JOE D’AMATO WEEK: The Hyena (1997)

When an ex-model named Emy (Cinzia Roccaforte) is left alone by her husband (Jason Saucier, who ends up in a lot of late D’Amato movies like Top Model and The Crawlers, as well as Lenzi’s Hitcher in the Dark), she decides to make a cocktail and watch Antropophagus because, look, this movie is based in the reality of a Joe D’Amato movie where gorgeous women wear incredibly expensive lingeries while watching George Eastman eat people.

That’s when Roy (David D’Ingeo, who is also in the scummiest giallo there may be, Angel: Black Angel, and Argento’s Phantom of the Opera) comes in and kidnaps her at gunpoint.

Of course, beyond also kidnapping her sister Francesca, he also decides to take advantage of our heroine, but this is an Italian movie and she’s going to end up falling for the guy because, look, you don’t watch D’Amato movies and think, “How progressive.*”

So anyways — Roy needs fifty thousand for Emy and her sister, but the banks are closed for the weekend, and a housekeeper just got shot in the head, and then they decide to throw a party for reasons that I can’t figure out other than it allows Roy to sleep with Emy’s friend Dana, as all adult films demand multiple couplings even if they are softcore. And oh yes, Roy has the same lover as Emy’s husband, the mysterious Angela (Lisa Comshaw, who was in two hundred plus movies, most of them in the BDSM space) and also her sister has been stalking everyone and taking photos.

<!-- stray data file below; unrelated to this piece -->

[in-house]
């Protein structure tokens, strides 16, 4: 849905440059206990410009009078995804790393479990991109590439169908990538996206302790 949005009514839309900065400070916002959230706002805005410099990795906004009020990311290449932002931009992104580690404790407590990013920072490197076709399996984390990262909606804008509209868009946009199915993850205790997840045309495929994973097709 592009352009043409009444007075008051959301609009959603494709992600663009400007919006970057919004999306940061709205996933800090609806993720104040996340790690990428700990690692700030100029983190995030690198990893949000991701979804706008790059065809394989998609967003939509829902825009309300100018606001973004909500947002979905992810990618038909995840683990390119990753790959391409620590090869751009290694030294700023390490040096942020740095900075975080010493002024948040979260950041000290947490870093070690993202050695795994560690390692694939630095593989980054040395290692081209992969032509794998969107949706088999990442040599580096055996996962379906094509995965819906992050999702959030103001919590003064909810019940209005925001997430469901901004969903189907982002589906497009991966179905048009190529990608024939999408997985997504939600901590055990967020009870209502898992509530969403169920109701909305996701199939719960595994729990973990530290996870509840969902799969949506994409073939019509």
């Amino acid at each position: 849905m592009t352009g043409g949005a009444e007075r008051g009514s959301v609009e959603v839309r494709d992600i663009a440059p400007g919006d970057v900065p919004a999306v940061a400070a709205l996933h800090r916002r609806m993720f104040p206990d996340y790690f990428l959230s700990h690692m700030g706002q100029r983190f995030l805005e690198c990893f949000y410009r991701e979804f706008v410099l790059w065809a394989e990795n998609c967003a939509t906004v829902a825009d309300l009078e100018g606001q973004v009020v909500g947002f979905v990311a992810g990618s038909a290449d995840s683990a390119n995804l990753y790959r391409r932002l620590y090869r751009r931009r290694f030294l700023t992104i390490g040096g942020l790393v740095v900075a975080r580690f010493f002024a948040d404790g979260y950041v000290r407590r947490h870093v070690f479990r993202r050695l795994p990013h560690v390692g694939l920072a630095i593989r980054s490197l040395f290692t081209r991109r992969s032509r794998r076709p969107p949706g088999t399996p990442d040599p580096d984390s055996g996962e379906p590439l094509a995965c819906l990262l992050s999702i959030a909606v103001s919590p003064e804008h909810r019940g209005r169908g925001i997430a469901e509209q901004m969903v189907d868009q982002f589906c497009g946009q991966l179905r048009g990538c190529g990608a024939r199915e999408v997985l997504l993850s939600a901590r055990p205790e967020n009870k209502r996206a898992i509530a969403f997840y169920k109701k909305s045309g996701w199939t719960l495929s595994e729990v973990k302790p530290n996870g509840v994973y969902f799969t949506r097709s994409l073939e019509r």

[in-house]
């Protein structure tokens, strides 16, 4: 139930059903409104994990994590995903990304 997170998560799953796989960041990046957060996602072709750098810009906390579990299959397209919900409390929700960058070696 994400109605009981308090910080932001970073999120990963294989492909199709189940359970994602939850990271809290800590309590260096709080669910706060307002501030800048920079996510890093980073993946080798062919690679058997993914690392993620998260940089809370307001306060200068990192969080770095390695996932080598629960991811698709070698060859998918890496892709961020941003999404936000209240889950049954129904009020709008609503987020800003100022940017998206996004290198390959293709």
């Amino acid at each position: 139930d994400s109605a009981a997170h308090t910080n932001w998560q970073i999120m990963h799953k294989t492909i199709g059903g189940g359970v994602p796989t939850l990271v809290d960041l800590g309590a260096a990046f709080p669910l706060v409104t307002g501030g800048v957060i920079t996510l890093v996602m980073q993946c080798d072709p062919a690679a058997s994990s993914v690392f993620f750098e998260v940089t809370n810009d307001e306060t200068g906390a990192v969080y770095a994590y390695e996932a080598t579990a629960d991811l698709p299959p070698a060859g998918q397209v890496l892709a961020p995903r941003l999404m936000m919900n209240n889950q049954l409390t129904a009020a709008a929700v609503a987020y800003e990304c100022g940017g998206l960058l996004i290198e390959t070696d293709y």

This movie is absolutely crazy because yeah, it’s shot incredibly cheaply and came about in the midst of the 1994 to death period where D’Amato made hundreds of adult films, yet it has so many strange moments that you can’t help but shake your head and admire it. I mean, at one point Roy climbs a ladder and starts making out with a statue. And things just happen at the most laconic pace when things aren’t getting progressively more nihilistic, because as always, D’Amato equally serves out lovemaking with loss of life.

Five people wrote this movie.

Five of them.

Remo Angioli: Using the name Harry J. Ball, which at least made me laugh. He also produced Nude for Satan and wrote and directed Fatal Temptation and Intimacy.

Andrea Angioli: Using the name Dennis J. Ball and also the Italian distributor for Can I Do It ‘Till I Need Glasses?

David D’Ingeo: The actor mentioned above, so perhaps that scene with the statue was all his writing.

Rosanna Coggiola: I guess it helps to have a woman’s point of view. She also wrote Pazzo d’amore and Vacanze Sulla Neve with Daniele Stroppa, another writer often inthe orbit of D’Amato.

Mark Thompson-Ashworth: The dialogue coach, film subtitler, dubber and screenplay translator/adapter who presented a 2002 D’Amato film festival.

It doesn’t look all that great, but for some reason, D’Amato’s soft core films put me in the same druggy haze that I get from murderdrone movies. It’s like when scientists stimulated the pineal gland with the Resonator in From Beyond. Here’s hoping that a snake doesn’t push its way out of my skull.

*That’s not entirely true. There are moments in his films where women show true agency and destroy the men who are hurting them. But generally, these movies live up to the Sam Spade quote, “When you’re slapped, you’ll take it and like it.”

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